Editor's note: The following excerpt is from a piece by Laura Faeo. She will read the entire story at the Central Peninsula Writers Night Friday at 6 p.m. at the Kenai Visitors and Cultural Center.
(Ed) raises his can of beer for another swallow, and sweat trickles down from the broad bald dome of his head, through the remaining dark brown curls around his ears. The earth turns beneath him, and the long summer day mellows into evening. He sucks down the rest of the beer in one long gulp. And again, as on many other evenings like this one, he thinks of her.
She was of medium height, with an olive complexion, and long dark hair which she kept wound into a thick braid at the back of her neck. She wore a tight denim jacket and T-shirts with pictures of wolves or whales printed on them, and dangling earrings made of tiny glass beads. She always had a bright silk scarf tied around her head; she took it off once, showing him its colorful design, and told him she had painted it by hand.
He had known her for several years now, the wife of his neighbor on the other side of the North Road. She lived with the short, blond-haired neighbor man in an aging mobile home surrounded by an incongruous mixture of junk cars, lush flowerbeds, and a big vegetable garden barricaded within a tall fence to keep out the moose. The husband came over to visit Ed some nights and stayed late, talking about guns and hunting, and drinking beer, and she would call, wondering where he was. Ed would feel a tight, unspoken anger when the neighbor waved his hands and whispered, "Tell her I'm not here." And Ed would tell her the truth, and listen to the husband berating him as a worthless scumbag for doing it. If he had a woman like that, he tells himself, he wouldn't stay away, he would want to be home with her. He wouldn't ask someone else to lie to her about where he was.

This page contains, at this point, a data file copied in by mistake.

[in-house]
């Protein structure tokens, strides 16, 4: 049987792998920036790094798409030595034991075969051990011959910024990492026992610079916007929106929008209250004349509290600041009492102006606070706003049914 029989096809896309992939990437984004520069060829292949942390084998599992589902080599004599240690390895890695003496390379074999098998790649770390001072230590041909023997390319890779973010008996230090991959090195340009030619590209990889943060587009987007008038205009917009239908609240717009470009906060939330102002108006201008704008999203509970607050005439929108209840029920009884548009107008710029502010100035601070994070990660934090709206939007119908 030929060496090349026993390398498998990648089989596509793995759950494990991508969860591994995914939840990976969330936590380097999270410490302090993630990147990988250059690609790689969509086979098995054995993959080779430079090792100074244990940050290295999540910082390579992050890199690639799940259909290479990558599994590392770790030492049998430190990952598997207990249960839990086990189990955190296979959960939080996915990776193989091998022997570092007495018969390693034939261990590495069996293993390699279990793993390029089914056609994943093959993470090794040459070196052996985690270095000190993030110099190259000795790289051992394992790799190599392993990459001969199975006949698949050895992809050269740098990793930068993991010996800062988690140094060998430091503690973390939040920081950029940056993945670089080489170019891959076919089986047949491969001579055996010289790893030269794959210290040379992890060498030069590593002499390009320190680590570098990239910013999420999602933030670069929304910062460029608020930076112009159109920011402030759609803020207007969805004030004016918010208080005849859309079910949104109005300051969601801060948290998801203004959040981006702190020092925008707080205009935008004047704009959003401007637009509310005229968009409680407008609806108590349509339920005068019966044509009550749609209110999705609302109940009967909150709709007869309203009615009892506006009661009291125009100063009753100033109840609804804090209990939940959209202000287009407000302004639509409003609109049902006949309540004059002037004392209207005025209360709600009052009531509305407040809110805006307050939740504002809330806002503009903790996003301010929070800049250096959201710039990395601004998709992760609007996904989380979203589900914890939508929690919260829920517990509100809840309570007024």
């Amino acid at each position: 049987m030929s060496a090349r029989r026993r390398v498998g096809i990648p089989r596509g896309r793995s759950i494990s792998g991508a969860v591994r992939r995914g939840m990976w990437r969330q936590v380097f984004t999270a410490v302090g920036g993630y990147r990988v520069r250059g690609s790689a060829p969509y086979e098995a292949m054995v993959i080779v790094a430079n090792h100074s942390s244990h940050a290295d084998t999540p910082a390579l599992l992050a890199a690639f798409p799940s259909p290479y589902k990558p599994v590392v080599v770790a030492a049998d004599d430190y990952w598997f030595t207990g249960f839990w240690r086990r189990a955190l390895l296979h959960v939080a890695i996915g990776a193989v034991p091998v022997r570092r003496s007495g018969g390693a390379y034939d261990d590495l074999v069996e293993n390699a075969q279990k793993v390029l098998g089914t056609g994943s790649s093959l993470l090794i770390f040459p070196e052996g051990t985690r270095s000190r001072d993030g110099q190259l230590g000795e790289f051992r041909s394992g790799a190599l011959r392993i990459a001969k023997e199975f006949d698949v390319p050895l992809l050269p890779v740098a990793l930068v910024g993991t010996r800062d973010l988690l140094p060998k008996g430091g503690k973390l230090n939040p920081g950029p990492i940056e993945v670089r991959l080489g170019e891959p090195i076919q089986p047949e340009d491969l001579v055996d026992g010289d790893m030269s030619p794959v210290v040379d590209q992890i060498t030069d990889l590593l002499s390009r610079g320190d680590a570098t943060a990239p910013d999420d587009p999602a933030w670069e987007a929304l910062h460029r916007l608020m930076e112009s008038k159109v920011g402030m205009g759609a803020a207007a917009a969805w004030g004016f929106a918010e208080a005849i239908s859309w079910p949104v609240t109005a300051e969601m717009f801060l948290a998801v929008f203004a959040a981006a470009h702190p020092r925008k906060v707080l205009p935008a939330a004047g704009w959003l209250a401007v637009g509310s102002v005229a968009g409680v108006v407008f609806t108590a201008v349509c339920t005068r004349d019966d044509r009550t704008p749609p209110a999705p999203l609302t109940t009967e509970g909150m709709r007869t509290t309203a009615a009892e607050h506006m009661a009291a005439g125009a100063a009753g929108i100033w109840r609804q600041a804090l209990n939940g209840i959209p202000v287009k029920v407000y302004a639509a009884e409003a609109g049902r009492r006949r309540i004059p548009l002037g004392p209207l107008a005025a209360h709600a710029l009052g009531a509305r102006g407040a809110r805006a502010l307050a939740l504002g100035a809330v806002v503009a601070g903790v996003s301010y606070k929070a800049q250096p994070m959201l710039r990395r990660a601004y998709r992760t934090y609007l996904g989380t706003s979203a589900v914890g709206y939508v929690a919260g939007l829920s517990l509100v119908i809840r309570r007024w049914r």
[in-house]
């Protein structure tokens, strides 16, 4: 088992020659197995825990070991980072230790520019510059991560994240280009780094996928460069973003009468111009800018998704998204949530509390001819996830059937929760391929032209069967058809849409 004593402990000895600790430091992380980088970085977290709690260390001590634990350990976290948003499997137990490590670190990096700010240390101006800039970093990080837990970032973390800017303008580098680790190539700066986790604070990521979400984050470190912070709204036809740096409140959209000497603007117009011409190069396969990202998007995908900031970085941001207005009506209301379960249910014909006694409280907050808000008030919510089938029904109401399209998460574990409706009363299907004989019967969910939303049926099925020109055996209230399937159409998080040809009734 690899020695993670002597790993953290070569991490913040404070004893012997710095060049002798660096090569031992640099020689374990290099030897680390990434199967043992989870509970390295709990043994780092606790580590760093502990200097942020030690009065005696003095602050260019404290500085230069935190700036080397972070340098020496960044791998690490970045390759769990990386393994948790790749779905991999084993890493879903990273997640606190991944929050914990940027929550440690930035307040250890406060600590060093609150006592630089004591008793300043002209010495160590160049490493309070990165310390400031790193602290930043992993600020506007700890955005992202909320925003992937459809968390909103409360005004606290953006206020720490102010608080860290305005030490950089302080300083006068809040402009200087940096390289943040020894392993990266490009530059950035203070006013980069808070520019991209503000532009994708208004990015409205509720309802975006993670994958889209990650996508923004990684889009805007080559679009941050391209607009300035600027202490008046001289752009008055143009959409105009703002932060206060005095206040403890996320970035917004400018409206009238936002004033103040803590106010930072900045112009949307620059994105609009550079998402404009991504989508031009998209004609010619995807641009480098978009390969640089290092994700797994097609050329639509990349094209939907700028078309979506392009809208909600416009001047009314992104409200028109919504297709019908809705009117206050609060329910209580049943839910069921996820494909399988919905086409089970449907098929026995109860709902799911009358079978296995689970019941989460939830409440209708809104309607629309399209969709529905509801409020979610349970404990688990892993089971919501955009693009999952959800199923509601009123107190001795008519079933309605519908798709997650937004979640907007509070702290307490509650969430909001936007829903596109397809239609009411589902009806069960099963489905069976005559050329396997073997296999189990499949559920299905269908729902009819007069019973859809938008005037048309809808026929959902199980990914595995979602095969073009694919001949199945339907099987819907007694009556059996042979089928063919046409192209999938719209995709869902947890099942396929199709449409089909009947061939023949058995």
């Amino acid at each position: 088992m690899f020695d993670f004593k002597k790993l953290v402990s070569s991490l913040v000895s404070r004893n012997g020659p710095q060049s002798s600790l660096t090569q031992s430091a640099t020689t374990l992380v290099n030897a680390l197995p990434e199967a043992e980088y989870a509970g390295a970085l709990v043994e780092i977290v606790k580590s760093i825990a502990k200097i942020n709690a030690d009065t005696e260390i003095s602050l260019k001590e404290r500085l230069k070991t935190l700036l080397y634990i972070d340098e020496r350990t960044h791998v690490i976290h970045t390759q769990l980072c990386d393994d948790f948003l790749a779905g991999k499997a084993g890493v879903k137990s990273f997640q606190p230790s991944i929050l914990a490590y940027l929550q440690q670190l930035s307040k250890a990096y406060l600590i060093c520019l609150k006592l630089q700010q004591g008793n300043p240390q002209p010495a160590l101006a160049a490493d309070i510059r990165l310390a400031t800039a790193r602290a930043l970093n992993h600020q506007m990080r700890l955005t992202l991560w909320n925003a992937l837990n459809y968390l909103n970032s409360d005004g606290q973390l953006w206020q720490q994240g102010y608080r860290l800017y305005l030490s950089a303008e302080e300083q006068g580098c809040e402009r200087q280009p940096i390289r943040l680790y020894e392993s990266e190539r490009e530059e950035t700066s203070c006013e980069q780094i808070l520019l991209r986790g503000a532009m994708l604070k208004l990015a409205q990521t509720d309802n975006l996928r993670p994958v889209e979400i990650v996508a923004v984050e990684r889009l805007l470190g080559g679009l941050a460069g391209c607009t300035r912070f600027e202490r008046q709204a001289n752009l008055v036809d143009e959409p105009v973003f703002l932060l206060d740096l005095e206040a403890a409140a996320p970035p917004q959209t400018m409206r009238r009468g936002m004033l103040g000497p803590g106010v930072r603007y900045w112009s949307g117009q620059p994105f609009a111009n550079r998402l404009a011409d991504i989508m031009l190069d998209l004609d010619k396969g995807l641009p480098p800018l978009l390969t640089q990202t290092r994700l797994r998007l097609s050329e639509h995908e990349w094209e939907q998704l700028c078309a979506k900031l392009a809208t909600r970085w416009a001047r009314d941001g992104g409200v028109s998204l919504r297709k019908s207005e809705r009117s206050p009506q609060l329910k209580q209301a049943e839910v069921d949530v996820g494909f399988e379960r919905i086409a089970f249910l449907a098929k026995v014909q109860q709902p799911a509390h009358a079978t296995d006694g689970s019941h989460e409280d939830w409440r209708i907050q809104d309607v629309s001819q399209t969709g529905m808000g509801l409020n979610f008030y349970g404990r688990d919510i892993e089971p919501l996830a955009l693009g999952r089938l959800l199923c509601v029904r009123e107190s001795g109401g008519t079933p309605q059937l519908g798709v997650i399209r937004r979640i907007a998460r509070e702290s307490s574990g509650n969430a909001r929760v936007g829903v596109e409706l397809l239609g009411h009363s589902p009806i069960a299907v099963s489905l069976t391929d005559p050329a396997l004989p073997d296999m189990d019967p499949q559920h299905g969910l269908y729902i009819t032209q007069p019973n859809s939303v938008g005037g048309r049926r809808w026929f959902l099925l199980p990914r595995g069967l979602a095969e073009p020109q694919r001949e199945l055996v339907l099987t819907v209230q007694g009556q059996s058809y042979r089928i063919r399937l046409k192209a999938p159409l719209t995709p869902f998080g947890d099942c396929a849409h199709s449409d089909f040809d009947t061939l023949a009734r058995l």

Ed opens another beer and thinks some more about her. Any thought of her feels good, brings him a soft, pleasantly warm sensation in his lower parts. Her image in his mind is as soothing as the steam curling around his wide hair chest and beefy arms. He likes the way she dresses, the way she walks, her husky, earthy voice. He likes the delphiniums and sunflowers growing in front of her decrepit trailer, the glimpse of her bent over, weeding between the rows of cabbages and potatoes, when he drives by every evening on his way home. Sometimes he honks the horn at her, and she looks up and waves. He thinks of giving her a big hug, of pressing his nose into her hair to sniff her delicate female scent.
He knows her name, and he looked up her number in the phone book one time, and wrote it down on the yellow pad of scratch paper beside his phone. But he has never called her. For all his physical bulk and persuasive, confident manner, Ed is a shy person at heart, especially around women. If he isn't trying to sell a ring or a bracelet, he has trouble talking to them. And without the glittering jewels to draw their attention, what would they see in him anyway? Just a big, foolish, fat clown of a man, bald and over forty, with only a mediocre income.
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